Shoppers and staff at Pacific Werribee have been put on notice after a Big W employee infected with measles worked at the centre for four consecutive days before being diagnosed.

Victoria’s acting chief health officer, Brett Sutton said the casual employee worked at the shop between March 3-6 while he was infectious.

Dr Sutton said the employee probably contracted measles from a recent trip to Bali, with the symptoms not becoming apparent until well after their return home.

“This individual did not require hospitalisation and is now recovering,” he said.

“We are concerned that more people may have been infected through contact with this individual in the community.

“Measles has an incubation period of up to 18 days so illness acquired from contact could still be coming through, and cases could still remain infectious for many days.”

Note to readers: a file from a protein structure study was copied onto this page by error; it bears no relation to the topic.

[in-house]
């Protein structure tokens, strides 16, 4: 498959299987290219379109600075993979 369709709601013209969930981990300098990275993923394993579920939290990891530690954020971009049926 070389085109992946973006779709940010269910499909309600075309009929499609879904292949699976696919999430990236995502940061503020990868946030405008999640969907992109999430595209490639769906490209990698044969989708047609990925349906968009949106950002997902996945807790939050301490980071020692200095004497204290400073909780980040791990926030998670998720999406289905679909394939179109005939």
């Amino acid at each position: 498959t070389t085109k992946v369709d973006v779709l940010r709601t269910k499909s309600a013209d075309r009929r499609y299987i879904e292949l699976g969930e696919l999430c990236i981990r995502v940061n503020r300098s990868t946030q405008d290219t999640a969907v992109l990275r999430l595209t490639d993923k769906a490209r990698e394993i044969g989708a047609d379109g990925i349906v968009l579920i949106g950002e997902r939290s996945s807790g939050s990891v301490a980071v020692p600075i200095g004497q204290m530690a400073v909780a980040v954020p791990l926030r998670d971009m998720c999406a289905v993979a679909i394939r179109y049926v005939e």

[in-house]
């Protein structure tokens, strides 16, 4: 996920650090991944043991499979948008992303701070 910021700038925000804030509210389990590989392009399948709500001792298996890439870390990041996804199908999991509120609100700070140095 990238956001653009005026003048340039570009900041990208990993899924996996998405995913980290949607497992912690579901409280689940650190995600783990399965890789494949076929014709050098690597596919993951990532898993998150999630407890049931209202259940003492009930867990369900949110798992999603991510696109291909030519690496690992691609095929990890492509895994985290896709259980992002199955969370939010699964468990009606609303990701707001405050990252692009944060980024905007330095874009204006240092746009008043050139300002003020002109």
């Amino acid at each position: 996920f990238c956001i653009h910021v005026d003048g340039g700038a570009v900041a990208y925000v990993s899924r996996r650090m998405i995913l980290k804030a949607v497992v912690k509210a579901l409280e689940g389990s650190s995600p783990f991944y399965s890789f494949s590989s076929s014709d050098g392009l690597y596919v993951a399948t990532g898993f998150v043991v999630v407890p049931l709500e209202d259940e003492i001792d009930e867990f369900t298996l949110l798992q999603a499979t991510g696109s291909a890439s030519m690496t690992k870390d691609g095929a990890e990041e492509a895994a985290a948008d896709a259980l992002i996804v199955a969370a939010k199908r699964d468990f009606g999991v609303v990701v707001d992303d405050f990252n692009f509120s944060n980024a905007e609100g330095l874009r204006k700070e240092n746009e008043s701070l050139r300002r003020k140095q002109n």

Measles is a highly infectious viral disease that can cause serious illness, and often requires those infected to be admitted to hospital.

Dr Sutton said the disease first manifests itself as common cold symptoms such as fever, a runny nose, red eyes and cough, and progresses to a rash within a week, generally starting on the face and then spreading to the rest of the body.

In a statement Big W said it was working closely with the DHHS to ensure any customers or staff who may have come into contact with the patient were notified.